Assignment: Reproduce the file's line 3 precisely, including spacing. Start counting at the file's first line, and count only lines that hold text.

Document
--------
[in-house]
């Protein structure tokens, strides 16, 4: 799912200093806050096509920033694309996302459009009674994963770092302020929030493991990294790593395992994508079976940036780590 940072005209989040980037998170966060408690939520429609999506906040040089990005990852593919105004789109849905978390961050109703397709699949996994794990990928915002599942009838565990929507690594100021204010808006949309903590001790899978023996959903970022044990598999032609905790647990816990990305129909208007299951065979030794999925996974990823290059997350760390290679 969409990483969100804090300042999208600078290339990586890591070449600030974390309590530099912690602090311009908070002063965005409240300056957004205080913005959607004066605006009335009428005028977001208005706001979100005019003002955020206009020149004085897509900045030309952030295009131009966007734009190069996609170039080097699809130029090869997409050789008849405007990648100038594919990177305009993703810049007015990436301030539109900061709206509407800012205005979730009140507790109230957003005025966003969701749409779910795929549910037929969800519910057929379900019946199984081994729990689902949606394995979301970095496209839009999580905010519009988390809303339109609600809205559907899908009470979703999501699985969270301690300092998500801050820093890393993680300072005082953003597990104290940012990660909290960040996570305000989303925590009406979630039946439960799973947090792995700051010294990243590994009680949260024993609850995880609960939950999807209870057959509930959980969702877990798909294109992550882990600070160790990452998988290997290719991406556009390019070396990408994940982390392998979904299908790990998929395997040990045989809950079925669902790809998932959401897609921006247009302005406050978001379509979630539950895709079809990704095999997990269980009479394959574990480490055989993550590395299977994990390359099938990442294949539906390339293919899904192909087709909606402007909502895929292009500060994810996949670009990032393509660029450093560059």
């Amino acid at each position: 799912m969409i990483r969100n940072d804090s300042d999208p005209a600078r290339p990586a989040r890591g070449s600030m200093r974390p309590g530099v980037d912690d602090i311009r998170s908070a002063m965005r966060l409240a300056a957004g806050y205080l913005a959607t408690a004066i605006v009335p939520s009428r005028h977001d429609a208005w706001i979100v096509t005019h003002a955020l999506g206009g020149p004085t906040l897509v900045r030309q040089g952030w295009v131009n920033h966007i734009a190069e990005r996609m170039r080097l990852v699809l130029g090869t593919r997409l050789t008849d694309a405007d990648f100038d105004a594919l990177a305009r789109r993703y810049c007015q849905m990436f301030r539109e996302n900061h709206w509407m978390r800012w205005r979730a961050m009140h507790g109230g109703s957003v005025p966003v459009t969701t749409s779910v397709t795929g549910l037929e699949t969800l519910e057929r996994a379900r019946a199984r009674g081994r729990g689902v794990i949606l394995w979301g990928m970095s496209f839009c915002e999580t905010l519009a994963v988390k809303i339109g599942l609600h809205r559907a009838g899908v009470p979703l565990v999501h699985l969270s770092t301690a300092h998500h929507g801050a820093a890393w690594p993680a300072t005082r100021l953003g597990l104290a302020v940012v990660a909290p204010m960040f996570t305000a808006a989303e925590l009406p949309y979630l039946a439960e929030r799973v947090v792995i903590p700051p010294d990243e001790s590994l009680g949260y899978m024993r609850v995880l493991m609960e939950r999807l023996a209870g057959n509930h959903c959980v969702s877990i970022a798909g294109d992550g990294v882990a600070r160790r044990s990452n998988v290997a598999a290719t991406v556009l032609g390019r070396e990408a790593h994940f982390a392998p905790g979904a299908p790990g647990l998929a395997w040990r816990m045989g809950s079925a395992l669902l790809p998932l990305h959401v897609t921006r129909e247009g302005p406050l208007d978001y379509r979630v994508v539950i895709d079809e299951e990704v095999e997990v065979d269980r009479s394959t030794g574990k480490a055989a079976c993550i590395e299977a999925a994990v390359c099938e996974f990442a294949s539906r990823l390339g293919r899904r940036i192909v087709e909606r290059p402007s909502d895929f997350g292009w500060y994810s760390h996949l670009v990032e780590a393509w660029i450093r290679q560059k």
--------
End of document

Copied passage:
């Amino acid at each position: 799912m969409i990483r969100n940072d804090s300042d999208p005209a600078r290339p990586a989040r890591g070449s600030m200093r974390p309590g530099v980037d912690d602090i311009r998170s908070a002063m965005r966060l409240a300056a957004g806050y205080l913005a959607t408690a004066i605006v009335p939520s009428r005028h977001d429609a208005w706001i979100v096509t005019h003002a955020l999506g206009g020149p004085t906040l897509v900045r030309q040089g952030w295009v131009n920033h966007i734009a190069e990005r996609m170039r080097l990852v699809l130029g090869t593919r997409l050789t008849d694309a405007d990648f100038d105004a594919l990177a305009r789109r993703y810049c007015q849905m990436f301030r539109e996302n900061h709206w509407m978390r800012w205005r979730a961050m009140h507790g109230g109703s957003v005025p966003v459009t969701t749409s779910v397709t795929g549910l037929e699949t969800l519910e057929r996994a379900r019946a199984r009674g081994r729990g689902v794990i949606l394995w979301g990928m970095s496209f839009c915002e999580t905010l519009a994963v988390k809303i339109g599942l609600h809205r559907a009838g899908v009470p979703l565990v999501h699985l969270s770092t301690a300092h998500h929507g801050a820093a890393w690594p993680a300072t005082r100021l953003g597990l104290a302020v940012v990660a909290p204010m960040f996570t305000a808006a989303e925590l009406p949309y979630l039946a439960e929030r799973v947090v792995i903590p700051p010294d990243e001790s590994l009680g949260y899978m024993r609850v995880l493991m609960e939950r999807l023996a209870g057959n509930h959903c959980v969702s877990i970022a798909g294109d992550g990294v882990a600070r160790r044990s990452n998988v290997a598999a290719t991406v556009l032609g390019r070396e990408a790593h994940f982390a392998p905790g979904a299908p790990g647990l998929a395997w040990r816990m045989g809950s079925a395992l669902l790809p998932l990305h959401v897609t921006r129909e247009g302005p406050l208007d978001y379509r979630v994508v539950i895709d079809e299951e990704v095999e997990v065979d269980r009479s394959t030794g574990k480490a055989a079976c993550i590395e299977a999925a994990v390359c099938e996974f990442a294949s539906r990823l390339g293919r899904r940036i192909v087709e909606r290059p402007s909502d895929f997350g292009w500060y994810s760390h996949l670009v990032e780590a393509w660029i450093r290679q560059k």